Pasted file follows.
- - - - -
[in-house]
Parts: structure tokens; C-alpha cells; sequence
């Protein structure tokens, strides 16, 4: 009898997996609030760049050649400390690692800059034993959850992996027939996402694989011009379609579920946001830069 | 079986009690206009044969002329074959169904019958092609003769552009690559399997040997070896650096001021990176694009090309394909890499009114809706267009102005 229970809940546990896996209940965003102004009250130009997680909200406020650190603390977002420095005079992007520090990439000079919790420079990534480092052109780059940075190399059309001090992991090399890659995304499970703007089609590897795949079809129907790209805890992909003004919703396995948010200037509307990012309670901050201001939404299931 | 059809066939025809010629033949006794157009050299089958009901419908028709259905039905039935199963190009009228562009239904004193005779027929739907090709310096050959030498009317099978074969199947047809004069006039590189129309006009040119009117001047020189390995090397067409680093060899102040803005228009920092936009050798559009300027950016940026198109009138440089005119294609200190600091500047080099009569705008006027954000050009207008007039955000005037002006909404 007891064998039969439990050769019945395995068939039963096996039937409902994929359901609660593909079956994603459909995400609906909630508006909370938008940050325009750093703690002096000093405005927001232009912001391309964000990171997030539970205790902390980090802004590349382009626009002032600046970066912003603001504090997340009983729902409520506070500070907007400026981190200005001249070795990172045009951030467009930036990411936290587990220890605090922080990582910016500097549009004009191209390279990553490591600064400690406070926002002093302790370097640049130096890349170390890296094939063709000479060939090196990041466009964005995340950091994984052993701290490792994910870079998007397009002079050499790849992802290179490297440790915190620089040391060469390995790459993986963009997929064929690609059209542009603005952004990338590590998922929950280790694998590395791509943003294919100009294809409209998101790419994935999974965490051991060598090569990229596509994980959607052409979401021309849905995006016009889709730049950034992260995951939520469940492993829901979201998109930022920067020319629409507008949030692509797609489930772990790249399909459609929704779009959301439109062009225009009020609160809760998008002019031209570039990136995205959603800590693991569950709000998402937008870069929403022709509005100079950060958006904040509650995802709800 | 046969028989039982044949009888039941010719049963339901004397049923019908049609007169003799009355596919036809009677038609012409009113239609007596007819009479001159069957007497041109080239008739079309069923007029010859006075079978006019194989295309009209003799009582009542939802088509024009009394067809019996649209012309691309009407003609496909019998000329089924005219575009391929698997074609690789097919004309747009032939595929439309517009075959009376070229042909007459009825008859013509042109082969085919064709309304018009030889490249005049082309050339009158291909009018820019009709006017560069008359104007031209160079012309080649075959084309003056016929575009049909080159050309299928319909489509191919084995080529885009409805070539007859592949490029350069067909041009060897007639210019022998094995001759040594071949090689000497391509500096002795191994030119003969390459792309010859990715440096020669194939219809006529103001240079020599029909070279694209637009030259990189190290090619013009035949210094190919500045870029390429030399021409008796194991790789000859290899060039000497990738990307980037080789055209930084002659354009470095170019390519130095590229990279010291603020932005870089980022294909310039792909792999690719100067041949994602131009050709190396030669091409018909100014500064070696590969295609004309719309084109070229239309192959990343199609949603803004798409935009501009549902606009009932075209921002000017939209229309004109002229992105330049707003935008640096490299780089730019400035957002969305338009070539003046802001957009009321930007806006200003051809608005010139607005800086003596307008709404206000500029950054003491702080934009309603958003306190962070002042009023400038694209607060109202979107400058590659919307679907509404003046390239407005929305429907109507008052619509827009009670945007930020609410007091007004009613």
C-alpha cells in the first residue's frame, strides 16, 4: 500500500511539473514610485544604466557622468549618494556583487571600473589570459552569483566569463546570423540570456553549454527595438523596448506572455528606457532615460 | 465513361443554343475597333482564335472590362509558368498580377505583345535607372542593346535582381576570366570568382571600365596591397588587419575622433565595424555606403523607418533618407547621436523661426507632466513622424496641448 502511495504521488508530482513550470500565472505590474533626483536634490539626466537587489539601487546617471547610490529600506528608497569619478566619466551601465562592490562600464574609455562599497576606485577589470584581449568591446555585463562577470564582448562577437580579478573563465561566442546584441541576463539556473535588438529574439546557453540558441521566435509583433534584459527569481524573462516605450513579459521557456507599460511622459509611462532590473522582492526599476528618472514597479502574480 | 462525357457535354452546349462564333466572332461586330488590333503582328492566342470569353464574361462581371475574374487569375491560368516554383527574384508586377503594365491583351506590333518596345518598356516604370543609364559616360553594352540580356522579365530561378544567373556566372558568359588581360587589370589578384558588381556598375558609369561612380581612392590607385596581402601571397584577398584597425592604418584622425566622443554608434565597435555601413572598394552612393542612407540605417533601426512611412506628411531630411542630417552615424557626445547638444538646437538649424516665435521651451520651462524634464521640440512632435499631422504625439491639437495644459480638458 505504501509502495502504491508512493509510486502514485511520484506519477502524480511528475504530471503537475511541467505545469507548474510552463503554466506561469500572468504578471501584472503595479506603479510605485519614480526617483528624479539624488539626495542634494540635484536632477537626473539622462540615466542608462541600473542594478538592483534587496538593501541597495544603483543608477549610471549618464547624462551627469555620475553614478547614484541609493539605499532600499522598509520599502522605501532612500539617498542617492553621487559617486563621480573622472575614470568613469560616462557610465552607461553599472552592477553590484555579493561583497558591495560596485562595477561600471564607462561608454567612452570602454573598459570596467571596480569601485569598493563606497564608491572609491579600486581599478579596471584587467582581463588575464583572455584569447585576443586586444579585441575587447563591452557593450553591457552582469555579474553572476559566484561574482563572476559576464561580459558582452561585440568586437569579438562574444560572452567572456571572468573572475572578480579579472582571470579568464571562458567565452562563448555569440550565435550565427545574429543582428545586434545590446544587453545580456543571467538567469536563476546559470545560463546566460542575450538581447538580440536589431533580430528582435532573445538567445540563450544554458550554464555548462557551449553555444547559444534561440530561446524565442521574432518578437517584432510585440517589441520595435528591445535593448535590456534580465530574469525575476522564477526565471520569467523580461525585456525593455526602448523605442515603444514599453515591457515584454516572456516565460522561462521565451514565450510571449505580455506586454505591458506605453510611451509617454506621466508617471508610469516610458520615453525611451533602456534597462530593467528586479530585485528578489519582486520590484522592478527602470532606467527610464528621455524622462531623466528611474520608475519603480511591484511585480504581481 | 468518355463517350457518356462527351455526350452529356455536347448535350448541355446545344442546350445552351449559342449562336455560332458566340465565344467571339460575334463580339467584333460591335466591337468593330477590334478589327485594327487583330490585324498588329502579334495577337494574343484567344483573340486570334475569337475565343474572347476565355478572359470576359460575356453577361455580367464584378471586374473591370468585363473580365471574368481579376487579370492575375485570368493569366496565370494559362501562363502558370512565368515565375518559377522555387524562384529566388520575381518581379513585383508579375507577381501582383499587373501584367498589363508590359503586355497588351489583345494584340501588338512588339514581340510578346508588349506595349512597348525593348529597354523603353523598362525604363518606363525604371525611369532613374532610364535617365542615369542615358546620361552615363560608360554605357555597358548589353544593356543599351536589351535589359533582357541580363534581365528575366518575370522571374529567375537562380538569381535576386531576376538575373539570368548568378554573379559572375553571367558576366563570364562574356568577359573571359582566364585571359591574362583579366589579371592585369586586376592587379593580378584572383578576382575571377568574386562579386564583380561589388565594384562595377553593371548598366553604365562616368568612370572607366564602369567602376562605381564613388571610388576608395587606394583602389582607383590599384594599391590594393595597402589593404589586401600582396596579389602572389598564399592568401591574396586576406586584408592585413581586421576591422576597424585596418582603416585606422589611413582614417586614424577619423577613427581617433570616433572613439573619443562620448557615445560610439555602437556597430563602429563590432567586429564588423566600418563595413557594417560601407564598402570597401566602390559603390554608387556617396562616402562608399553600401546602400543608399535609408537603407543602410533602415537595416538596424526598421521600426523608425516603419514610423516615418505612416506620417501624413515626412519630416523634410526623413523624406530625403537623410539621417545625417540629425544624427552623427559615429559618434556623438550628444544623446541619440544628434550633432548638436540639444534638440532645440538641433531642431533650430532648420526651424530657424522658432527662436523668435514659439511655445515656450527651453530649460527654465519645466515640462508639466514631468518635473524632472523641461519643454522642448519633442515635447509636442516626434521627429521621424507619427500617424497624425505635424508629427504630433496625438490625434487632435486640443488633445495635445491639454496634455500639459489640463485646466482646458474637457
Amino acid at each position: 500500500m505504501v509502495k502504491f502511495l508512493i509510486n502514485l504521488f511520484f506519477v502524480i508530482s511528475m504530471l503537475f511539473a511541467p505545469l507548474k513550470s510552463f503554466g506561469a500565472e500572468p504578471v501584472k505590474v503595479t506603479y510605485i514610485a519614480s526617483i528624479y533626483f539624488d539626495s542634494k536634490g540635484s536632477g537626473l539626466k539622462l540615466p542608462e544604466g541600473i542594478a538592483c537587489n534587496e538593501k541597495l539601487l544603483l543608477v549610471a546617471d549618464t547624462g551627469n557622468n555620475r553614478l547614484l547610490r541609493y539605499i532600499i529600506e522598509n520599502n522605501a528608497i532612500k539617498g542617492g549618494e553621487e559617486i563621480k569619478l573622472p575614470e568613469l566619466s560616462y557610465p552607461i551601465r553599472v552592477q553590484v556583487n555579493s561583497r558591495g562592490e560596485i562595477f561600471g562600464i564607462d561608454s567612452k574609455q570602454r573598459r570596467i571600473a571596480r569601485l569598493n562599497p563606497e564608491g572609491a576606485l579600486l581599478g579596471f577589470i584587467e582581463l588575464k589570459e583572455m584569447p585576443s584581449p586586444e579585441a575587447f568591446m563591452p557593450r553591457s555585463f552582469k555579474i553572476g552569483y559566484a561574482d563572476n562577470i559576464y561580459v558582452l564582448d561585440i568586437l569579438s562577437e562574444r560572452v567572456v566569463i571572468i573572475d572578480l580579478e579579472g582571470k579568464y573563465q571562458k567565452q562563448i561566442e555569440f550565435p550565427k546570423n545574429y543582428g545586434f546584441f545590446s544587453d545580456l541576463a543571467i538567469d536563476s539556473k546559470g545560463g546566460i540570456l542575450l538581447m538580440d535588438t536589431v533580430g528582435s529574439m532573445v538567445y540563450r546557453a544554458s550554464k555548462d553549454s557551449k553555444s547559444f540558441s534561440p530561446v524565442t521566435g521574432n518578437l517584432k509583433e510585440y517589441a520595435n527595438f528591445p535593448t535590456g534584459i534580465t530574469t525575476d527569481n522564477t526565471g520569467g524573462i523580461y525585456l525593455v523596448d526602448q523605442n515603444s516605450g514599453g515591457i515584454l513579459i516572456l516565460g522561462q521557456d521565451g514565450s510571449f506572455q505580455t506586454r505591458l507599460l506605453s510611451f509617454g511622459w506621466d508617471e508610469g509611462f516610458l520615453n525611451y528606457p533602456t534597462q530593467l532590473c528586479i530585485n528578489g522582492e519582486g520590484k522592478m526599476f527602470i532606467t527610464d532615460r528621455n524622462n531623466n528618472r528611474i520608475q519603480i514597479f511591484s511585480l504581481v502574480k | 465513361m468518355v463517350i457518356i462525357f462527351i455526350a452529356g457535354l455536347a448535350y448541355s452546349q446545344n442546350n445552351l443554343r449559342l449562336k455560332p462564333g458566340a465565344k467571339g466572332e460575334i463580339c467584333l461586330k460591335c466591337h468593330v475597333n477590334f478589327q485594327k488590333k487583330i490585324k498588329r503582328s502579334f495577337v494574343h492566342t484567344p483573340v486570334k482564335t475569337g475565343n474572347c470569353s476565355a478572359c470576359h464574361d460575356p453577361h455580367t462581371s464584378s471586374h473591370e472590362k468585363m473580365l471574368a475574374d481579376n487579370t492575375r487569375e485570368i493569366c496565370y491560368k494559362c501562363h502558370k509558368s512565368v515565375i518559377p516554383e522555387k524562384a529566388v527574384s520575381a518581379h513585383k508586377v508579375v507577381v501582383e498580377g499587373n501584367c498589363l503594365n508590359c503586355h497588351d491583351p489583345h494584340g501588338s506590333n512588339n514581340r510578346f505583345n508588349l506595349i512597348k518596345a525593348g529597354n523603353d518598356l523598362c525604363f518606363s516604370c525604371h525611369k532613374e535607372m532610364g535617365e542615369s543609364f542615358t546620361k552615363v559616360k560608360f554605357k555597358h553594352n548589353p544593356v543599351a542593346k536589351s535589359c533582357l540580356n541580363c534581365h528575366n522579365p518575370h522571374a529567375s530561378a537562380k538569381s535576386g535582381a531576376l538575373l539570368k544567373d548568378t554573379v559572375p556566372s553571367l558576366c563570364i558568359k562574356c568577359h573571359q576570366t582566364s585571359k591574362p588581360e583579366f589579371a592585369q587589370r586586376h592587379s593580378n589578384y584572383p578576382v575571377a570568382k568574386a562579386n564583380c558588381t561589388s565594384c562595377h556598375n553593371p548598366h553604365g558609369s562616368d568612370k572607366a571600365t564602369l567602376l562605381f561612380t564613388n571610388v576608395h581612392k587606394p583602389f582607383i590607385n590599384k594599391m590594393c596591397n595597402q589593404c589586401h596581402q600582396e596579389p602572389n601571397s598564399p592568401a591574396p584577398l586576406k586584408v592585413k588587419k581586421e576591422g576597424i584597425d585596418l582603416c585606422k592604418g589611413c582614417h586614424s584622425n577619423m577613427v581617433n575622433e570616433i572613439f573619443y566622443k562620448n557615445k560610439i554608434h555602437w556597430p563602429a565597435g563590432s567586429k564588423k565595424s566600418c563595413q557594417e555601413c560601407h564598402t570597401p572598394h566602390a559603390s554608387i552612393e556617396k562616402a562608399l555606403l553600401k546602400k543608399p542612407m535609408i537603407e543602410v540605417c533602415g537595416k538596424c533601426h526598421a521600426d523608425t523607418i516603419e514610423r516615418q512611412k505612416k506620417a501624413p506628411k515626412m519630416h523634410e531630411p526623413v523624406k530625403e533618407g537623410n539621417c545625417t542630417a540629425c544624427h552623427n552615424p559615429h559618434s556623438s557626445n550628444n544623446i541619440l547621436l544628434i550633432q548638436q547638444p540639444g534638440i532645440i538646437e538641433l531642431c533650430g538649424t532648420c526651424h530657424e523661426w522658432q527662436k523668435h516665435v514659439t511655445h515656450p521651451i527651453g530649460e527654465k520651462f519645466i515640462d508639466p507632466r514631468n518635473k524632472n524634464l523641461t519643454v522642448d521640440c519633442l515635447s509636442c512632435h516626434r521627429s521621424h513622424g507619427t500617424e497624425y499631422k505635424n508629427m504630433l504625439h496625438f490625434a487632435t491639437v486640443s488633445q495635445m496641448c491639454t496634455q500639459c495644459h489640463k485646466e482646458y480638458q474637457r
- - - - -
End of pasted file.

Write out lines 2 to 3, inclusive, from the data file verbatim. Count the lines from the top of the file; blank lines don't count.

Parts: structure tokens; C-alpha cells; sequence
């Protein structure tokens, strides 16, 4: 009898997996609030760049050649400390690692800059034993959850992996027939996402694989011009379609579920946001830069 | 079986009690206009044969002329074959169904019958092609003769552009690559399997040997070896650096001021990176694009090309394909890499009114809706267009102005 229970809940546990896996209940965003102004009250130009997680909200406020650190603390977002420095005079992007520090990439000079919790420079990534480092052109780059940075190399059309001090992991090399890659995304499970703007089609590897795949079809129907790209805890992909003004919703396995948010200037509307990012309670901050201001939404299931 | 059809066939025809010629033949006794157009050299089958009901419908028709259905039905039935199963190009009228562009239904004193005779027929739907090709310096050959030498009317099978074969199947047809004069006039590189129309006009040119009117001047020189390995090397067409680093060899102040803005228009920092936009050798559009300027950016940026198109009138440089005119294609200190600091500047080099009569705008006027954000050009207008007039955000005037002006909404 007891064998039969439990050769019945395995068939039963096996039937409902994929359901609660593909079956994603459909995400609906909630508006909370938008940050325009750093703690002096000093405005927001232009912001391309964000990171997030539970205790902390980090802004590349382009626009002032600046970066912003603001504090997340009983729902409520506070500070907007400026981190200005001249070795990172045009951030467009930036990411936290587990220890605090922080990582910016500097549009004009191209390279990553490591600064400690406070926002002093302790370097640049130096890349170390890296094939063709000479060939090196990041466009964005995340950091994984052993701290490792994910870079998007397009002079050499790849992802290179490297440790915190620089040391060469390995790459993986963009997929064929690609059209542009603005952004990338590590998922929950280790694998590395791509943003294919100009294809409209998101790419994935999974965490051991060598090569990229596509994980959607052409979401021309849905995006016009889709730049950034992260995951939520469940492993829901979201998109930022920067020319629409507008949030692509797609489930772990790249399909459609929704779009959301439109062009225009009020609160809760998008002019031209570039990136995205959603800590693991569950709000998402937008870069929403022709509005100079950060958006904040509650995802709800 | 046969028989039982044949009888039941010719049963339901004397049923019908049609007169003799009355596919036809009677038609012409009113239609007596007819009479001159069957007497041109080239008739079309069923007029010859006075079978006019194989295309009209003799009582009542939802088509024009009394067809019996649209012309691309009407003609496909019998000329089924005219575009391929698997074609690789097919004309747009032939595929439309517009075959009376070229042909007459009825008859013509042109082969085919064709309304018009030889490249005049082309050339009158291909009018820019009709006017560069008359104007031209160079012309080649075959084309003056016929575009049909080159050309299928319909489509191919084995080529885009409805070539007859592949490029350069067909041009060897007639210019022998094995001759040594071949090689000497391509500096002795191994030119003969390459792309010859990715440096020669194939219809006529103001240079020599029909070279694209637009030259990189190290090619013009035949210094190919500045870029390429030399021409008796194991790789000859290899060039000497990738990307980037080789055209930084002659354009470095170019390519130095590229990279010291603020932005870089980022294909310039792909792999690719100067041949994602131009050709190396030669091409018909100014500064070696590969295609004309719309084109070229239309192959990343199609949603803004798409935009501009549902606009009932075209921002000017939209229309004109002229992105330049707003935008640096490299780089730019400035957002969305338009070539003046802001957009009321930007806006200003051809608005010139607005800086003596307008709404206000500029950054003491702080934009309603958003306190962070002042009023400038694209607060109202979107400058590659919307679907509404003046390239407005929305429907109507008052619509827009009670945007930020609410007091007004009613």